Having a comprehensive data protection policy in place is now a fundamental practice to help ensure your data manages to weather all the storms that can be thrown at it. Saying that it should be done is the easy part, actually doing it gets more complex, and laborious, depending on the policy in place and what standards and laws the organization needs to adhere to. Fortunately, for Linux users there a tool exists that makes backing up data a breeze, and it can all be done from the command line.
Recommended Read: Backup Linux data to Amazon S3 with CloudBerry Backup
Also Read: Cloud Backup Roundup: Azure vs AWS vs GCP
Rsync to the Rescue
Any news related to Linux often is an opinion piece as to how great the OS is or what distro hoppers are saying in the best new Linux distribution. Fortunately, there is a treasure chest of how-to guides but finding the right one can be difficult. To keep this guide to the point it will focus only on how to create a backup using rsync. There exist multiple ways to backup systems, including third-party products with easy to use interfaces, but rsync is readily available to any Linux user who enjoys tapping into the command line.
Rsync operates by transferring and synchronizing files between a machine and an external drive. It is not limited to external drives and the transferring and synchronizing of files can be done across a network. This is incredibly handy, but rsync also allows users to compare modification dates and file sizes, making sure when backups are done and no time is wasted backing up files that have already been done.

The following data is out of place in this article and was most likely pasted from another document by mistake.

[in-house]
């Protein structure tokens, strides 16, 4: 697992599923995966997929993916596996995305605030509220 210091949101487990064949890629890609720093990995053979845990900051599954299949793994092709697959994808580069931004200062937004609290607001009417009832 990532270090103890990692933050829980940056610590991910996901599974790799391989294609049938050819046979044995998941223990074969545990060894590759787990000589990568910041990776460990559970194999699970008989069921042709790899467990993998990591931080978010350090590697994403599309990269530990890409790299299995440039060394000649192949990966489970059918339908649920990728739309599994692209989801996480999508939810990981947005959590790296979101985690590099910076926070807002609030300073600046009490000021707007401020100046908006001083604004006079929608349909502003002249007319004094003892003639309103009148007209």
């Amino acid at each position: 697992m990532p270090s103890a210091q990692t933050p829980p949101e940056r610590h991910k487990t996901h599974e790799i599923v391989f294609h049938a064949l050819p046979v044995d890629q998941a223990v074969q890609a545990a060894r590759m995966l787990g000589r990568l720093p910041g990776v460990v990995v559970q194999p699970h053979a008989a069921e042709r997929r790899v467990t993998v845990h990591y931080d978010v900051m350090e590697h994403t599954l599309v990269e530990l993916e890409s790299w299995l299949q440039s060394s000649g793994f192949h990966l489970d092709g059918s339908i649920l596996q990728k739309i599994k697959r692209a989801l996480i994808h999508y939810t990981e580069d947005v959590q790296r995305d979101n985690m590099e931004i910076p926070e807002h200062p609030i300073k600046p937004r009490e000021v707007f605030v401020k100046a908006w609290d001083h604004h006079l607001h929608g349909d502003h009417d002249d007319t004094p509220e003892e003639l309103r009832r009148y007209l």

Rsync’s Simplest Use Case
Utilizing rsync’s most basic features allows the user to backup, modify, and delete files via the use of a remote server. The question remains, but how? Using Rsync’s basic syntax that’s how.
This will look like :
$ rsync SRC DEST
SRC being the source and DEST the destination. So, when uploading to your chosen backup device or folder the source will be what you want to backup and the destination is where you want to send the backup. If using a remote server, the destination will be a folder on the remote server. Rsync’s behavior can be further customized using the “-a” command. This will tell rsync to keep everything and copy all files in the selected directory. This is done recursively by the tool. In the wild the command will look something like this, notice the “-a” after rsync:
$ rsync -a local_directory someone@remote_server:/path/to/backup_directory
To delete extra files that have been generated over time in the backup folder rsync uses the “ — delete” command. The command will tell the tool to delete files that are in the destination directory and not present in the source directory. The command should look something like this:
$ rsync -a — delete local_directory someone@remote_server:/path/to/backup_directory
That covers the basics of the backup process, but what about retrieval? By using the rsync and “-a” command, you just need to swap the source and destination folders to upload the backup to the required local machine. In practice it will look like this:
$ rsync -a username@remote_server:/path/to/backup_directory local_directory
This was just a basic overview of Linux Backups with Rsync and how it is a great tool for doing backups on a Linux system. By default the tool uses a remote shell, similar to SSH, to transport the files from one location to another, this can be changed but will be covered in a separate article covering rsync in greater detail.
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